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We all know when our health is good. We have great energy, we feel good and our body works well for us, whether we ask it to do a long-distance walk, play with toddlers all day or put in long hours at the office.

But our body has its own
 warning system that works like the red-light warnings we get on our car dashboards. Usually, as with our cars, the problem isn’t serious and can be easily remedied, but occasionally the symptom we suffer – be it a headache or an unusual pain in our legs – can be a sign that something is awry. Sometimes, catching a serious illness early can be the difference between life and death, and in some cases, seconds and minutes matter.

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“The sooner you go to a doctor with one of these symptoms, 
the more chance your GP has of catching and treating the disease before it gets any more serious,”
 says Dr Atul Aundhekar, chief medical director of iCare clinics
in Dubai.

“These symptoms can be part of what we call the ‘iceberg phenomenon’, because they present as minor surface symptoms, but underlying them is a much more serious issue, which can be

Experts agree there are five top symptoms for which patients should seek medical help as soon as possible. While they might not be serious, the threat they pose is too great for them to be ignored.


What it could be: “If you feel as if you’re being squeezed very tightly, or the pain you’re experiencing is travelling up towards your shoulder or jaw, it may be that a blocked blood vessel is impeding the flow of oxygen to your heart,” says 
Dr Aundhekar. “Chest pain, a heaviness in the chest, palpitations or tightness in the chest could all be the sign of heart failure or a heart attack.”

Coronary heart disease occurs when the heart’s blood supply is interrupted by cholesterol-containing deposits, known as plaque, which build up in the arteries. A heart attack happens when that blood supply is completely blocked. Other symptoms include sweating and a feeling of impending doom.

Dr Davina Deniszczyc, well-being medical director for Nuffield Health in the UK, says, “In this case, getting medical attention quickly is the difference between life and death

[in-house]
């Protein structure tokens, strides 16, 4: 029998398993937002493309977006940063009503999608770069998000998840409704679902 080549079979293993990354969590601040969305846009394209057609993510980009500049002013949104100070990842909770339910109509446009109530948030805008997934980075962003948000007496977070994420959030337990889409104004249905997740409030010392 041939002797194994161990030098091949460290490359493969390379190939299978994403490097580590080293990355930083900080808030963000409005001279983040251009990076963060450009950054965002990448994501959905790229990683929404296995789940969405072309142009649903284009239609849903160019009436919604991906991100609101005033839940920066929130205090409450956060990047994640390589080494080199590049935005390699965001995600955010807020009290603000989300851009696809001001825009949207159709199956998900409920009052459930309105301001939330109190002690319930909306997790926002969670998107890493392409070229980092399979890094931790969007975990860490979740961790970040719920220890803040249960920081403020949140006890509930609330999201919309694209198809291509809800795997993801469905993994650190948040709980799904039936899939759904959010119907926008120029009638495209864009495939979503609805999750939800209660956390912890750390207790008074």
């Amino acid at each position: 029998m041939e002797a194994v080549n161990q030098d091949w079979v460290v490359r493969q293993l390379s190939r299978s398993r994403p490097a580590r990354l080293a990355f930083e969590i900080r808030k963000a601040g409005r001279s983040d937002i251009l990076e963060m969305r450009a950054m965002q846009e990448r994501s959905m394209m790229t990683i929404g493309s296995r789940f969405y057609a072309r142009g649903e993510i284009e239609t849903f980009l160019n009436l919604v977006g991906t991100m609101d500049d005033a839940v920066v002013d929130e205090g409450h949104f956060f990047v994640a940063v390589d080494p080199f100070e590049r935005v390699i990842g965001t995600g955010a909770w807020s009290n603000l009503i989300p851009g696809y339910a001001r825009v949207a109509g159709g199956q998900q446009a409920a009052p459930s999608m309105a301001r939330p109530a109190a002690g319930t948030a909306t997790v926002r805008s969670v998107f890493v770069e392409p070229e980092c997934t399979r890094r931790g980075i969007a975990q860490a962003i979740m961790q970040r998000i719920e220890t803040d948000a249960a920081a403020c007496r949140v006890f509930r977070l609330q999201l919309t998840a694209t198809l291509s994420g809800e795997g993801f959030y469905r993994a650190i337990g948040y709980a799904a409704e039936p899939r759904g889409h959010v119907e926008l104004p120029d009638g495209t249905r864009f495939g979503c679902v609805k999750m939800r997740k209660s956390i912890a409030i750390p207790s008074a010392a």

and seconds count. If you can get seen by a paramedic immediately, they can dissolve a clot before any damage has occurred.”

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What it might be: Milder diagnoses include stomach problems such as indigestion or muscular problems, especially if you have been doing something out of the ordinary the day before.

“Someone who has been doing a lot of push-ups or a new physical exercise or even some heavy lifting may find they have pains in their chest,” says Dr Aundhekar.


What it could be: Numbness and tingling in the feet could be a sign of diabetic neuropathy, says Dr Aundhekar.

This condition can occur in people with type 1 or type 2 diabetes. A tingling like pins and needles happens when the nerves have been damaged by high blood-sugar levels associated with diabetes.

Over time diabetic neuropathy can cause a diabetic foot ulcer. If the ulcer becomes infected, there is a risk that the foot tissue will begin to die.

“This gets very serious if the foot gets gangrene because then you need to amputate,” says Dr Aundhekar.

Dr Deniszczyc adds, “Some people describe this feeling of numbness as walking on cotton wool because they have a lack of sensation and they can’t feel when they are injuring their feet… Diabetes can be diagnosed with a simple finger-prick blood test, which takes a few minutes. The earlier it can be diagnosed and managed the better, to prevent permanent damage.”

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What it might be: Foot tingling might be a sign that you’re deficient in vitamin B12, which can be easily rectified if you see your doctor. Other symptoms of this deficiency are feeling tired and looking pale, increased breathlessness, palpitations, 
a yellowing of the whites of your eyes (jaundice), headaches, poor concentration and a sore mouth
and tongue.

Dr Deniszczyc says, “Numbness and tingling can also be down to lifestyle. If you’ve been sitting in a funny position, you may have been starving your muscles of oxygen 
and they start releasing toxins.
The answer is to get up and
move around!”


What it could be: 
Most people get a headache from time to time, but a severe headache, worse than any you’ve ever known, must be checked out immediately.